American RadioWorks |
Photos: Stephen Smith

Thirsty Planet

Scientists say most people on Earth will first experience climate change in terms of water -- either too much or too little. This documentary explores some of the most pressing water problems and some innovative solutions by visiting two countries where water issues are critical: India and Israel. A vast and ecologically diverse country, India suffers from water problems found across the globe: flooding, drought, pollution, and lack of access by the poor. In Israel, a combination of cutting-edge technology and sweeping government policy has largely solved the nation's long struggle with water scarcity. But the benefits of abundant water are not shared equally throughout Israel and the West Bank.

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in collaboration with Spotlight on Poverty and Opportunity

Raise the poverty line, implement protectionist tariffs, and institute employee representation in corporate decision making

File under: job creation, poverty line, basic budget, employee representation, tariffs, manufacturing, industrial policy, technology, jobs, taxes, welfare

0 (0 votes)

From: Keith A., , IL

High poverty and high unemployment aren't an anomaly. They're the natural state of affairs in a backward economy. In the United States, they're a warning sign that our economy is regressing. This isn't a recession -- it's a regression.

Without a basic standard of living, people lack the security, flexibility and opportunity to make good long-term economic decisions. Therefore, redefine the poverty line to account for increases in the costs of housing, transportation, health care and child care (read more here), and distribute the benefits of entitlement programs accordingly. Pay for them with a steeper marginal tax rate on luxury-level income (60 percent on income over $175,000 a year for single filers, $300,000 a year for joint filers).

But transfer payments alone are a drag on the economy. Therefore, put in place an aggressive national industrial policy focused on two things: advanced technology (especially in nano and green energy) and domestic production of goods for domestic consumption. If we can't compete head-to-head with slave-labor wages in China and other nations, then we have to accept the necessity of temporary protectionist tariffs as a defensive measure while our productive capacity regenerates.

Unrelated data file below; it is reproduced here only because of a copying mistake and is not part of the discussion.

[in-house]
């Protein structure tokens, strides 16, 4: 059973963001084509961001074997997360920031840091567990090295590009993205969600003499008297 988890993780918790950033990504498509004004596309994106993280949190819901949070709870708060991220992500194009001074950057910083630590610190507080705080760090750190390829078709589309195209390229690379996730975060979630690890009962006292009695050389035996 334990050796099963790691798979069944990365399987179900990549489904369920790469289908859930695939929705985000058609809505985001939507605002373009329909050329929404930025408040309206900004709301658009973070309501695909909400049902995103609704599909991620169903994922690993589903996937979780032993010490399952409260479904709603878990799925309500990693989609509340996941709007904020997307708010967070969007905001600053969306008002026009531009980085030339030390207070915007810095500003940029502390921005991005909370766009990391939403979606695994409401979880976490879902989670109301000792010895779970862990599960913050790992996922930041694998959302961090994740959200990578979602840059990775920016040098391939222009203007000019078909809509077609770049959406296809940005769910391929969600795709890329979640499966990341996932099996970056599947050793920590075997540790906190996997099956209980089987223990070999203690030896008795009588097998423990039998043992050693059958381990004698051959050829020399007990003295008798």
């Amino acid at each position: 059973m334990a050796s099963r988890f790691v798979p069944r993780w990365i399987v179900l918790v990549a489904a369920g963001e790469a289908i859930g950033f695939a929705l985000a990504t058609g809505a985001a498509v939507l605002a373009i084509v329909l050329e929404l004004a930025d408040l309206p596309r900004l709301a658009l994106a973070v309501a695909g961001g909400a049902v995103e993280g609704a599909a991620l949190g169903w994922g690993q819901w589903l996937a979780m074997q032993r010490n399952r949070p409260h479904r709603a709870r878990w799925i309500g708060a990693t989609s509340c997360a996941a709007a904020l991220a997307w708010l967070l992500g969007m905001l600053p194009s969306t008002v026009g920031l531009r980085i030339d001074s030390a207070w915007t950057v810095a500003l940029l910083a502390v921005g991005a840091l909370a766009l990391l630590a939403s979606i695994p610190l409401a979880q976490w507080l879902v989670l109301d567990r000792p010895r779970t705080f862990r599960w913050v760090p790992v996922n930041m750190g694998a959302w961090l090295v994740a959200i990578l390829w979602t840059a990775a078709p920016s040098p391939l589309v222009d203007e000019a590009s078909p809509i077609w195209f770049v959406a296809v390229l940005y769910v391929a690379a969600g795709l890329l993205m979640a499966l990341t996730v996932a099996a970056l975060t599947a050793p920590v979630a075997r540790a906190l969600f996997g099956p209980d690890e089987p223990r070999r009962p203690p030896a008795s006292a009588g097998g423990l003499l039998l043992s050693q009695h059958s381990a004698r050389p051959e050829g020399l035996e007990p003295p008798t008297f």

Finally, amend corporate law to require German-style employee representation in corporate governance, to ensure that companies are run with the interests of all stakeholders in mind, not just to maximize profit for stockholders and executives. This should result in fairer employee compensation as well as more reinvestment of earnings in research and development.


Comments:

Keith A.
From , IL

Two addenda: There is so much work in this country that needs to be done, and so many people who need work, the obvious problem is figuring out how to pay the latter to do the former. This is where a WPA-style work program would be extremely useful in the short term, especially considering the deplorable state of our national transportation and utility infrastructure. Also, the single biggest roadblock against job creation right now is big banks' unwillingness to lend money to small businesses and startups. Therefore, either the Federal Reserve or a public-private small-commercial bank should lend directly to these businesses so that they can create the jobs we need. Capitalism has a major role to play in our recovery, but our biggest capitalists are refusing to cooperate. Cut them out of the deal.


American RadioWorks |
Photos: Stephen Smith

Thirsty Planet

Scientists say most people on Earth will first experience climate change in terms of water -- either too much or too little. This documentary explores some of the most pressing water problems and some innovative solutions by visiting two countries where water issues are critical: India and Israel. A vast and ecologically diverse country, India suffers from water problems found across the globe: flooding, drought, pollution, and lack of access by the poor. In Israel, a combination of cutting-edge technology and sweeping government policy has largely solved the nation's long struggle with water scarcity. But the benefits of abundant water are not shared equally throughout Israel and the West Bank.

Recent Posts

  • 05.12.16

    Victims, not criminals: Rebranding teen sex trafficking

    The nation is changing the way it thinks about teen sex trafficking. States have decriminalized it for teens and offered help, and some are attacking the demand for commercial sex.
  • 05.12.16

    Numbers elusive when it comes to trafficking

    Estimating the number of human trafficking victims in the United States is notoriously difficult.
  • 05.12.16

    India: Delivering water by hand

    In much of India, getting enough water is a low-tech affair. In some places, women draw water by hand; in others suicide rates among farmers have risen because drought and dropping water tables make their lives difficult.
  • 05.12.16

    Israel: Using technology, engineering to cut reliance on Galilee

    Water has been a matter of national security for Israel since the nation's inception. Drought and growth have pushed the country to use desalination, wastewater recycling and other technology and engineering feats to address the demand. But it's a different picture where Palestinians are involved.